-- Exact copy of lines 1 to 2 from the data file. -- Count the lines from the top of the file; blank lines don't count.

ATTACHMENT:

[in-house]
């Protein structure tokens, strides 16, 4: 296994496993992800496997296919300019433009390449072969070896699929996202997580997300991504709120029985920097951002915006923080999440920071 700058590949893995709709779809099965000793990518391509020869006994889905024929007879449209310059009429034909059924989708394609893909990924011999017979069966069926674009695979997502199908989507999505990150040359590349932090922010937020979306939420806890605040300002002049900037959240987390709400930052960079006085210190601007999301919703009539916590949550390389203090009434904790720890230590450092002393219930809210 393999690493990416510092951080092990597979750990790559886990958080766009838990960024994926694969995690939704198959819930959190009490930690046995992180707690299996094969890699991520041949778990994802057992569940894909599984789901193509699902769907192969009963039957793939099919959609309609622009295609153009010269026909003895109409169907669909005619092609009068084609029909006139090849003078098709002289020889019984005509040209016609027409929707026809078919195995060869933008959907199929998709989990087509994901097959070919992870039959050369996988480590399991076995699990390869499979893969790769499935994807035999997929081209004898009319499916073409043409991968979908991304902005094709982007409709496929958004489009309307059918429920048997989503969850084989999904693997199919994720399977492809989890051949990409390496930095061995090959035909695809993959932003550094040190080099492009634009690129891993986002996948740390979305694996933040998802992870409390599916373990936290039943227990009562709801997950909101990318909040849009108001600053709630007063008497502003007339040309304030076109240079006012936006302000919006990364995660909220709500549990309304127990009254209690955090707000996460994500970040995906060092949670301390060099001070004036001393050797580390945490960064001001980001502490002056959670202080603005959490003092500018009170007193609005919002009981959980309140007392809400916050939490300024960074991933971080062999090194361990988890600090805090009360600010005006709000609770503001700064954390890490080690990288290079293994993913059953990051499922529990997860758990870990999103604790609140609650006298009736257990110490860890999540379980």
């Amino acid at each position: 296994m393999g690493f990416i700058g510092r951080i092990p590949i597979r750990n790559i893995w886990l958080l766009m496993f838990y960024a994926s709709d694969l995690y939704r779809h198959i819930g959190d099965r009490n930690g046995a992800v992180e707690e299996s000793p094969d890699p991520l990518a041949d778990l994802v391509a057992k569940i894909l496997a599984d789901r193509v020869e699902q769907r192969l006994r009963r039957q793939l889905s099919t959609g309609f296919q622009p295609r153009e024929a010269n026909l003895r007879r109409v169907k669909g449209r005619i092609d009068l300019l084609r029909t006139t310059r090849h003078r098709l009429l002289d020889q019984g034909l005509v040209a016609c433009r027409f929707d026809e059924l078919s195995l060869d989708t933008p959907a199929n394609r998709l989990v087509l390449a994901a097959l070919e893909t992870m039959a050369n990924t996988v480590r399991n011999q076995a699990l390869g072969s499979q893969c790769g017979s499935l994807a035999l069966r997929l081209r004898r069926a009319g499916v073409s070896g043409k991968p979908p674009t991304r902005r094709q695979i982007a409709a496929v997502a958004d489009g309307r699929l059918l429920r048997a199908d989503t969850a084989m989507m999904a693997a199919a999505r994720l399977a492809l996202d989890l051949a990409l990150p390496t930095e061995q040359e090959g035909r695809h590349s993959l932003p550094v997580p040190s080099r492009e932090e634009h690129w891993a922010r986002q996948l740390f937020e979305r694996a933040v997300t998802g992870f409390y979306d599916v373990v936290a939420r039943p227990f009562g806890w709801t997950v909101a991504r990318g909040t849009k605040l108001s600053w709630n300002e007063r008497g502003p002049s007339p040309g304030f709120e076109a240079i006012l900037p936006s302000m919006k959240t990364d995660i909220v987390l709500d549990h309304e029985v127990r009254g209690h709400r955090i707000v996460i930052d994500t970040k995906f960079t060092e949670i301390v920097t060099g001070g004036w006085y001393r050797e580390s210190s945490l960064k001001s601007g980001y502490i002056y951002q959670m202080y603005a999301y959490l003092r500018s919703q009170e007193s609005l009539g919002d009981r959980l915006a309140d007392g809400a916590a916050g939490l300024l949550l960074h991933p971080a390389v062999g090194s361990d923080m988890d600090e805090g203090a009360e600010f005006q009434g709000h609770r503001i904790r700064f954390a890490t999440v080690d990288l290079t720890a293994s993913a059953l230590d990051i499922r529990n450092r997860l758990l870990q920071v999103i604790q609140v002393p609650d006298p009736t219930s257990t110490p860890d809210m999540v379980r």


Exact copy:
[in-house]
């Protein structure tokens, strides 16, 4: 296994496993992800496997296919300019433009390449072969070896699929996202997580997300991504709120029985920097951002915006923080999440920071 700058590949893995709709779809099965000793990518391509020869006994889905024929007879449209310059009429034909059924989708394609893909990924011999017979069966069926674009695979997502199908989507999505990150040359590349932090922010937020979306939420806890605040300002002049900037959240987390709400930052960079006085210190601007999301919703009539916590949550390389203090009434904790720890230590450092002393219930809210 393999690493990416510092951080092990597979750990790559886990958080766009838990960024994926694969995690939704198959819930959190009490930690046995992180707690299996094969890699991520041949778990994802057992569940894909599984789901193509699902769907192969009963039957793939099919959609309609622009295609153009010269026909003895109409169907669909005619092609009068084609029909006139090849003078098709002289020889019984005509040209016609027409929707026809078919195995060869933008959907199929998709989990087509994901097959070919992870039959050369996988480590399991076995699990390869499979893969790769499935994807035999997929081209004898009319499916073409043409991968979908991304902005094709982007409709496929958004489009309307059918429920048997989503969850084989999904693997199919994720399977492809989890051949990409390496930095061995090959035909695809993959932003550094040190080099492009634009690129891993986002996948740390979305694996933040998802992870409390599916373990936290039943227990009562709801997950909101990318909040849009108001600053709630007063008497502003007339040309304030076109240079006012936006302000919006990364995660909220709500549990309304127990009254209690955090707000996460994500970040995906060092949670301390060099001070004036001393050797580390945490960064001001980001502490002056959670202080603005959490003092500018009170007193609005919002009981959980309140007392809400916050939490300024960074991933971080062999090194361990988890600090805090009360600010005006709000609770503001700064954390890490080690990288290079293994993913059953990051499922529990997860758990870990999103604790609140609650006298009736257990110490860890999540379980």